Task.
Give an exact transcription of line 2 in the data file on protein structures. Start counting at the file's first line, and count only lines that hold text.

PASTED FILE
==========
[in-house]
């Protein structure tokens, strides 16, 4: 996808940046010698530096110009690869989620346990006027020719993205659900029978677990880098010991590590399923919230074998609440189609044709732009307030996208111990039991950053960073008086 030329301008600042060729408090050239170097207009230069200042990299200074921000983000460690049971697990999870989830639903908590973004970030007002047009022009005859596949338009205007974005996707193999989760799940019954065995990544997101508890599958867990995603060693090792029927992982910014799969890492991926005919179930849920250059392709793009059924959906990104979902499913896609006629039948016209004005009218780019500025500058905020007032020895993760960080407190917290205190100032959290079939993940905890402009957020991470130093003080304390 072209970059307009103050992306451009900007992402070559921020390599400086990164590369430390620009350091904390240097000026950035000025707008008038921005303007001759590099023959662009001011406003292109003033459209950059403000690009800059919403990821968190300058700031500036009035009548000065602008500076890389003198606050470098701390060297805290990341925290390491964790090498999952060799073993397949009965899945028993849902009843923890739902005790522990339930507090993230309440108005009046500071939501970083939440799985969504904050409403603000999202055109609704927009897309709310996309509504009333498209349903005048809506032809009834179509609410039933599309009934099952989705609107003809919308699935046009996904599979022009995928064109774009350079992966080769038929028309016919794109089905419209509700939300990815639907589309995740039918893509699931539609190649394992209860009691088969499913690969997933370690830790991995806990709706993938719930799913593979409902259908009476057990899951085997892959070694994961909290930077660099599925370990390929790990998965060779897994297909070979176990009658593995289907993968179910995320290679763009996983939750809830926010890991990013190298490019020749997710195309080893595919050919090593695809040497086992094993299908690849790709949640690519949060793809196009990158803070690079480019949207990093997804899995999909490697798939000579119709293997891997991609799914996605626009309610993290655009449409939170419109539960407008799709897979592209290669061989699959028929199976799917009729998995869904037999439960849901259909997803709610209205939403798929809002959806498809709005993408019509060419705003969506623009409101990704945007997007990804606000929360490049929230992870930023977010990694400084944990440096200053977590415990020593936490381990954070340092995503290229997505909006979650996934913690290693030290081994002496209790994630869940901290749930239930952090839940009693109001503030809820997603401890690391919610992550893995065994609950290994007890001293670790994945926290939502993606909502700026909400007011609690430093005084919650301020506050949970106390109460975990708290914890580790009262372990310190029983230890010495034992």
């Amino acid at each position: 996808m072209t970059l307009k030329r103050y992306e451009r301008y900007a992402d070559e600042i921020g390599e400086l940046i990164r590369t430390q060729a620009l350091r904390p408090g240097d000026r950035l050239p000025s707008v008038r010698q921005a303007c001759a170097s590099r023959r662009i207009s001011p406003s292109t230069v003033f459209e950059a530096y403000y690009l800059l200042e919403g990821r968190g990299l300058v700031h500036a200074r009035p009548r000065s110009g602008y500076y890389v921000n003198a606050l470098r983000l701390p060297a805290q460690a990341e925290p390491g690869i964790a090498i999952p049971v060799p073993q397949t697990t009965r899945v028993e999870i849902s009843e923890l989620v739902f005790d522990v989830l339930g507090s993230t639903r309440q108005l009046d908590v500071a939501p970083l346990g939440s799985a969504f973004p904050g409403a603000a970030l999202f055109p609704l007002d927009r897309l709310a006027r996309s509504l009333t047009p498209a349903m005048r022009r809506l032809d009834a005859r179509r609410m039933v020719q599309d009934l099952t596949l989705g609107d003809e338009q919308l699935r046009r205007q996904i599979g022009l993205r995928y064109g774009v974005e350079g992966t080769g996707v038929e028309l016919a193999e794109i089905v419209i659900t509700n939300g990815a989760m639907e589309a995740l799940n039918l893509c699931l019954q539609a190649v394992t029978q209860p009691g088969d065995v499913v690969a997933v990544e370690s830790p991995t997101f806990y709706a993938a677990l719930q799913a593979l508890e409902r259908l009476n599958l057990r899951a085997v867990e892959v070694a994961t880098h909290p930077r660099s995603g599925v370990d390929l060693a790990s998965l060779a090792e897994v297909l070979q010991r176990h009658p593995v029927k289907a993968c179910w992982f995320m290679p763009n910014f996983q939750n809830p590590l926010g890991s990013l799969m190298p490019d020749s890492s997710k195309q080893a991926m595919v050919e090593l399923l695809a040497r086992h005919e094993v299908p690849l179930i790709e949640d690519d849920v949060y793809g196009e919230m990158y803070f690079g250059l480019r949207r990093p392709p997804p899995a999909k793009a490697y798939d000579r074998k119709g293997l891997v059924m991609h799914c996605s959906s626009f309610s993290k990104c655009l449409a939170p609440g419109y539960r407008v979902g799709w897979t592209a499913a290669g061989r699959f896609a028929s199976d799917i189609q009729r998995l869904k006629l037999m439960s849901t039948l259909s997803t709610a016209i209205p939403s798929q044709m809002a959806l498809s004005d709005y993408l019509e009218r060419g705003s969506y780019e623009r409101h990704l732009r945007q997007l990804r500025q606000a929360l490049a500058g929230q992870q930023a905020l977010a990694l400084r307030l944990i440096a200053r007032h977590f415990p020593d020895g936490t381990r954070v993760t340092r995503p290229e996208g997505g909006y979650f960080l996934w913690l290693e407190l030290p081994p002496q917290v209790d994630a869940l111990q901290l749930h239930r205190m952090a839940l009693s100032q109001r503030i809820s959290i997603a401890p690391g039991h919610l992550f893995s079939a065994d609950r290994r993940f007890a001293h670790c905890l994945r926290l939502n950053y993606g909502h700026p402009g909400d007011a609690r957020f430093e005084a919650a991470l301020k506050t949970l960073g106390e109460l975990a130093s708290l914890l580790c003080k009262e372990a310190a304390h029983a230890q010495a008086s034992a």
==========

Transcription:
């Protein structure tokens, strides 16, 4: 996808940046010698530096110009690869989620346990006027020719993205659900029978677990880098010991590590399923919230074998609440189609044709732009307030996208111990039991950053960073008086 030329301008600042060729408090050239170097207009230069200042990299200074921000983000460690049971697990999870989830639903908590973004970030007002047009022009005859596949338009205007974005996707193999989760799940019954065995990544997101508890599958867990995603060693090792029927992982910014799969890492991926005919179930849920250059392709793009059924959906990104979902499913896609006629039948016209004005009218780019500025500058905020007032020895993760960080407190917290205190100032959290079939993940905890402009957020991470130093003080304390 072209970059307009103050992306451009900007992402070559921020390599400086990164590369430390620009350091904390240097000026950035000025707008008038921005303007001759590099023959662009001011406003292109003033459209950059403000690009800059919403990821968190300058700031500036009035009548000065602008500076890389003198606050470098701390060297805290990341925290390491964790090498999952060799073993397949009965899945028993849902009843923890739902005790522990339930507090993230309440108005009046500071939501970083939440799985969504904050409403603000999202055109609704927009897309709310996309509504009333498209349903005048809506032809009834179509609410039933599309009934099952989705609107003809919308699935046009996904599979022009995928064109774009350079992966080769038929028309016919794109089905419209509700939300990815639907589309995740039918893509699931539609190649394992209860009691088969499913690969997933370690830790991995806990709706993938719930799913593979409902259908009476057990899951085997892959070694994961909290930077660099599925370990390929790990998965060779897994297909070979176990009658593995289907993968179910995320290679763009996983939750809830926010890991990013190298490019020749997710195309080893595919050919090593695809040497086992094993299908690849790709949640690519949060793809196009990158803070690079480019949207990093997804899995999909490697798939000579119709293997891997991609799914996605626009309610993290655009449409939170419109539960407008799709897979592209290669061989699959028929199976799917009729998995869904037999439960849901259909997803709610209205939403798929809002959806498809709005993408019509060419705003969506623009409101990704945007997007990804606000929360490049929230992870930023977010990694400084944990440096200053977590415990020593936490381990954070340092995503290229997505909006979650996934913690290693030290081994002496209790994630869940901290749930239930952090839940009693109001503030809820997603401890690391919610992550893995065994609950290994007890001293670790994945926290939502993606909502700026909400007011609690430093005084919650301020506050949970106390109460975990708290914890580790009262372990310190029983230890010495034992």